|Lived from 1254-1324 Some years before St. Louis led his last Crusade there was born in Venice a boy named Marco Polo. His father was a wealthy merchant who often went on trading journeys to distant lands. In 1271, when Marco was... Read more of Marco Polo at Biographical.ca|| Informational|
Medical ArticlesInflammation Of The Eyes - Ophthalmia
For common Ophthalmia, in the early stages, while there is mo...
Essentials Of A Successful, Safe Fast
1. Fast in a bright airy room, with exceptionally good ventil...
On The Adherent Eschar
It appears scarcely necessary to describe the immediate and w...
To Prevent Small-pox
Use _Macrotin_ 1st night and morning, and if nursing or expos...
Often in cases where our treatment fails to cure, the failure ...
The Use Of The Will
IT is not generally recognized that the will can be t...
Pedunculated malignant growths are readily removed with snar...
The lodgement of foreign bodies in the esophagus is influenc...
To Prevent Yellow Fever
Take _Aconite_, _Belladonna_ and _Macrotin_, 1st in rotation ...
This is the accumulation of gases in the body, usually caused ...
Children are not unfrequently born with this deformity in one ...
See Baths for Head. ...
Children And Teachers
Children are of the utmost value to society; through any one o...
Vitamin Program For The Sick
No matter which way you look at it or how well insured you ma...
Anatomy Of Larynx Trachea Bronchi And Esophagus Endoscopically Considered
The larynx is a cartilaginous box, triangular in cross-sectio...
Arterial hypertension may be divided into stages. In the fi...
The Popularity of Beverages. For some curious reason, the h...
Pain is often felt in parts of the back or sides which will yi...
Glands Of Bowels
See Bowels. ...
Hepatization Of Lungs
Take A D current, pretty strong force. Treat in front, over t...
Source: Papers On Health
This is usually brought on by some excessive strain upon the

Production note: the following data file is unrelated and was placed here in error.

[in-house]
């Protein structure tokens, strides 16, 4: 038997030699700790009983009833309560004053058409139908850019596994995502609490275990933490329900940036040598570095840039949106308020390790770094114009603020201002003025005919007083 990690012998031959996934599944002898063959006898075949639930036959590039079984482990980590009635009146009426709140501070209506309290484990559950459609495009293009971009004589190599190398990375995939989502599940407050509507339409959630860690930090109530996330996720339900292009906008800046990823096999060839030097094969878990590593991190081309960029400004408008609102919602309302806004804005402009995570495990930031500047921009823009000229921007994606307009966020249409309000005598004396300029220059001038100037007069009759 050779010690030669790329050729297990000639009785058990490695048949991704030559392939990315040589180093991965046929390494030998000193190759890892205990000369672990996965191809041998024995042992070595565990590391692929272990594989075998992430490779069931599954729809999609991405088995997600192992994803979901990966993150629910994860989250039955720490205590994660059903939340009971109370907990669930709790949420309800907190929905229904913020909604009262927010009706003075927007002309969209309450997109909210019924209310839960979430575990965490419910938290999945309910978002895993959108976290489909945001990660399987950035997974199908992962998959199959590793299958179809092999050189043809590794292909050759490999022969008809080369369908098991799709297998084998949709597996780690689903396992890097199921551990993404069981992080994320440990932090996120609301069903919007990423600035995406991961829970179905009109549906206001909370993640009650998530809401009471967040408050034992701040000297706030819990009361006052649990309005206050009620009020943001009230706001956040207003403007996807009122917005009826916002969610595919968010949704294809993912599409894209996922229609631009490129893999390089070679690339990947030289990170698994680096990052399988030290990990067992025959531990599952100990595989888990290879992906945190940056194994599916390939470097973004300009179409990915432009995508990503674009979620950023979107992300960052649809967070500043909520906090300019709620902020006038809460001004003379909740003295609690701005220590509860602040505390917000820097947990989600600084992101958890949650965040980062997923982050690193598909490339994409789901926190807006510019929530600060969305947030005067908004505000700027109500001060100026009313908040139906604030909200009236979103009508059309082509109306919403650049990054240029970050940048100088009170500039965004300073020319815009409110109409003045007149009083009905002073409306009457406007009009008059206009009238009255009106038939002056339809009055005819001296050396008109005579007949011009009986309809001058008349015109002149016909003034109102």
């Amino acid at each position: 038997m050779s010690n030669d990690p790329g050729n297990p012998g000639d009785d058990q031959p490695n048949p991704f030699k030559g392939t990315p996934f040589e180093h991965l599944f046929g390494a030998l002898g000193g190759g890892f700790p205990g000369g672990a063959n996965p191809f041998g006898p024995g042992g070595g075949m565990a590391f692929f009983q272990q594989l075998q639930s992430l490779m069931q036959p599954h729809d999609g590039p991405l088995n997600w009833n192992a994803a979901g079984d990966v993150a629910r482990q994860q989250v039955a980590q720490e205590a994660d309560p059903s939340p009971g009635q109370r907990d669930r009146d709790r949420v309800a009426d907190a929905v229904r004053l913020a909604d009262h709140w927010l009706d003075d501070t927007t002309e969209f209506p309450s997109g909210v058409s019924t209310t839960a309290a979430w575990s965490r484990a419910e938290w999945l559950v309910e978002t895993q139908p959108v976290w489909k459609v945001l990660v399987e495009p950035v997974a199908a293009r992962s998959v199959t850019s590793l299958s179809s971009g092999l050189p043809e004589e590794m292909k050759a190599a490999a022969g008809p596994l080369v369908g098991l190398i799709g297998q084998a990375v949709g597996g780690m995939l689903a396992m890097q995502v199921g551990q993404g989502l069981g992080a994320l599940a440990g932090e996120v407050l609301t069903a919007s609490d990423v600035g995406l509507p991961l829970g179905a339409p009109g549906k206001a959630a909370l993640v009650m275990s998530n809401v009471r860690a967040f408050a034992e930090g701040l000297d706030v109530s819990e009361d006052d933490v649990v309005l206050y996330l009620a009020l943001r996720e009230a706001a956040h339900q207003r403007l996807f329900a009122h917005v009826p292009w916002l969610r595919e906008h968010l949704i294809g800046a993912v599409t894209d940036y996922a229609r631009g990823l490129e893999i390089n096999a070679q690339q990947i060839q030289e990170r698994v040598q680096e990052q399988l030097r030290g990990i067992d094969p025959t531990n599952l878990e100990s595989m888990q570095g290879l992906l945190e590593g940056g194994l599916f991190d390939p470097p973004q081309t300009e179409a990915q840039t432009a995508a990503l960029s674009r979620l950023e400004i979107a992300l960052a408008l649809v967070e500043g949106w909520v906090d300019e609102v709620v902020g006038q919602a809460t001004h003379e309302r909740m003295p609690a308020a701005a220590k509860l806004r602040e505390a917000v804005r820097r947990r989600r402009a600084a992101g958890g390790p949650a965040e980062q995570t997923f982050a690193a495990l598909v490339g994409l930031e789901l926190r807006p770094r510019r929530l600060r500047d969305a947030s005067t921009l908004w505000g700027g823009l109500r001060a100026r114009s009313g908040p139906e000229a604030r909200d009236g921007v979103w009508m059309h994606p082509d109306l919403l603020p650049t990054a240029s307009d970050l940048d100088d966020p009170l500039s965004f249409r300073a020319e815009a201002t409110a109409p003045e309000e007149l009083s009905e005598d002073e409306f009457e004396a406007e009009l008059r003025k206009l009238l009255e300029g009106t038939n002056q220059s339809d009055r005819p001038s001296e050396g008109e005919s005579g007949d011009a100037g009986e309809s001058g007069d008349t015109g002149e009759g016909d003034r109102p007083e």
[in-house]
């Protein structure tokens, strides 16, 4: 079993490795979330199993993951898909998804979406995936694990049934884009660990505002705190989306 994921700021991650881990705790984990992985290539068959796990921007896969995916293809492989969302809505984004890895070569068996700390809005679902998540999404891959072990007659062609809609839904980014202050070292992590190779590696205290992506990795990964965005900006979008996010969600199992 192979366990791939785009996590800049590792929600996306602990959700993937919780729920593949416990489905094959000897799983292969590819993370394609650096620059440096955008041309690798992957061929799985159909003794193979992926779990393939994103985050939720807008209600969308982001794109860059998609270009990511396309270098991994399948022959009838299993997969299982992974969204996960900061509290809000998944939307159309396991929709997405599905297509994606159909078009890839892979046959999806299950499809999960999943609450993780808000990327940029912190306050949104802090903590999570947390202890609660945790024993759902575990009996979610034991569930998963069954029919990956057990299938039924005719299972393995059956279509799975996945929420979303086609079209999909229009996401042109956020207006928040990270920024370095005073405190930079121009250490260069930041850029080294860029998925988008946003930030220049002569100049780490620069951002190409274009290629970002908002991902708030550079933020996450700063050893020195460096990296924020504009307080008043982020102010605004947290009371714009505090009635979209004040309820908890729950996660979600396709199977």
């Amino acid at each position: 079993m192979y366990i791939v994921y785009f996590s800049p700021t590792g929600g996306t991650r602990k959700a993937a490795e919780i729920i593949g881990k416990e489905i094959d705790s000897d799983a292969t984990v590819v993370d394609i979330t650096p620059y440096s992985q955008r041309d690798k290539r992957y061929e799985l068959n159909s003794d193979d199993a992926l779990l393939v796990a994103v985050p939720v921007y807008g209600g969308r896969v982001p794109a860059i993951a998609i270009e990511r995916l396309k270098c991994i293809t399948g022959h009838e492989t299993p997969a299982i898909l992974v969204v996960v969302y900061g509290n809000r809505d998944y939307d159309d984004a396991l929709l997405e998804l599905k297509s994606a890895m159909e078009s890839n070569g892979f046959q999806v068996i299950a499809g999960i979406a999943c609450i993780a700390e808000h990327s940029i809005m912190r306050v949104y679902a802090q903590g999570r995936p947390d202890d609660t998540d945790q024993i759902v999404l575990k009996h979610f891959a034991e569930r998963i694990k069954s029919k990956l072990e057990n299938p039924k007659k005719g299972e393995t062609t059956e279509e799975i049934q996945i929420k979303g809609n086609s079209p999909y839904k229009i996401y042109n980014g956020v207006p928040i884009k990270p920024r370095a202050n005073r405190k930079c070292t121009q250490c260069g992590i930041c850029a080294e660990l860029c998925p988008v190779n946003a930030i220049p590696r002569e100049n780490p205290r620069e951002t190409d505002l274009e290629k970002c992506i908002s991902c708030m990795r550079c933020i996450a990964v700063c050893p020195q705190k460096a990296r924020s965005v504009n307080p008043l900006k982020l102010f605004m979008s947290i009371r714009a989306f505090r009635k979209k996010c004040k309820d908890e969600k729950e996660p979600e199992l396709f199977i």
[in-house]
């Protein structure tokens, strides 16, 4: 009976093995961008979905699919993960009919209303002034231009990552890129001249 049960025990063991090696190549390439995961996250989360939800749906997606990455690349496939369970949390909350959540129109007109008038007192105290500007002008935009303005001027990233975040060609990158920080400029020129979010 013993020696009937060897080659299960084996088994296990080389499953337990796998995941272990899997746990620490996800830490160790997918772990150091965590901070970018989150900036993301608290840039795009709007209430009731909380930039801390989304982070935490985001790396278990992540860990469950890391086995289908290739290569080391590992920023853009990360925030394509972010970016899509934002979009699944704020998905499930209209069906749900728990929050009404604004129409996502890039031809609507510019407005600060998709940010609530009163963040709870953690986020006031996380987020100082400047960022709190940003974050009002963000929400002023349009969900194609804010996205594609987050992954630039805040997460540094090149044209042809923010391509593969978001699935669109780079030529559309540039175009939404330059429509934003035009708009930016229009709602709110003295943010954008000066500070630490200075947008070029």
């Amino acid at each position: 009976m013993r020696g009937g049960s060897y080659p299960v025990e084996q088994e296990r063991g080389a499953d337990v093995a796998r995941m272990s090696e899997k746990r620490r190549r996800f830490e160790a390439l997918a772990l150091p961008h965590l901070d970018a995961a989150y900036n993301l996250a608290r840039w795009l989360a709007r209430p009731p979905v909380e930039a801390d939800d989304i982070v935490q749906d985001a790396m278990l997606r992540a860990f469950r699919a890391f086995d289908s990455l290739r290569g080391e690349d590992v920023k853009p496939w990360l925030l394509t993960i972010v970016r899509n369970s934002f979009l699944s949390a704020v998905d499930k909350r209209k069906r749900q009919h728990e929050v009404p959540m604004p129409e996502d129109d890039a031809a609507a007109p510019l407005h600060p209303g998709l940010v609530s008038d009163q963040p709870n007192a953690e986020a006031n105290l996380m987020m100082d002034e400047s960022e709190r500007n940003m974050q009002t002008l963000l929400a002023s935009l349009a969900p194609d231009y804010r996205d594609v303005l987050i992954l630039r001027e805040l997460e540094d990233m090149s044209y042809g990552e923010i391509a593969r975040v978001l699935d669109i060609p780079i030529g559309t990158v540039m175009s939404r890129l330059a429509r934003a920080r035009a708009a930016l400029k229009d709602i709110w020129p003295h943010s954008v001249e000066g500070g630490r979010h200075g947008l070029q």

brain nerves, and may show itself either in the violent or in the
fainting form; it may even pass from the one to the other, fainting
alternating with violent movements and cries. It may often be checked
by plunging the patient's hands into cold water.
In the silent stage, where sometimes unconsciousness continues for
hours, a dry blanket should be laid on a bed, and another blanket must
be rolled up and prepared with hot water as directed in Fomentation.
Fold this until it is the size and shape of the patient's back, and lay
her down on it, so that the whole back is well fomented. Take care not
to burn the patient: soothing heat, not irritation, is required.
Consciousness will usually return almost immediately. All except
attendants should be excluded from the room. Allow the patient to rest
in this comfortable warmth until signs of discomfort appear, then
gently rub the back with hot olive oil, dry, and leave to rest or sleep
if possible. Do all with great steadiness of temper and kindness;
such a condition in the nurse is especially essential in these cases.
Where the fit is violent, apply every mental soothing influence
available, and remove from the room all excited persons. Then apply
cold cloths to the spine to soothe the irritated nerves and brain. Two
may gently and kindly hold the patient, while a third presses on the
cooling cloths. In about half-an-hour the fit should be overcome. A
difficulty in treating such cases is the terrifying effect of the
violent movements, or unconsciousness; but these should not create
fear. As a rule, a little patience and treatment as above remove all
distress. Where there is a hysterical tendency, give abundance of good
food, and let the patient live as much in the open-air as possible.
The patient should be kept employed. God made us all to be workers, and
this sad affliction is frequently the punishment of idleness. No one
has any excuse for this, for the world is full of those who are
overworked and whose burden could be lightened. The girl whose only
task is to exchange her armful of novels at the library will never know
what true happiness is, nor deserve to. See Imaginary Troubles.
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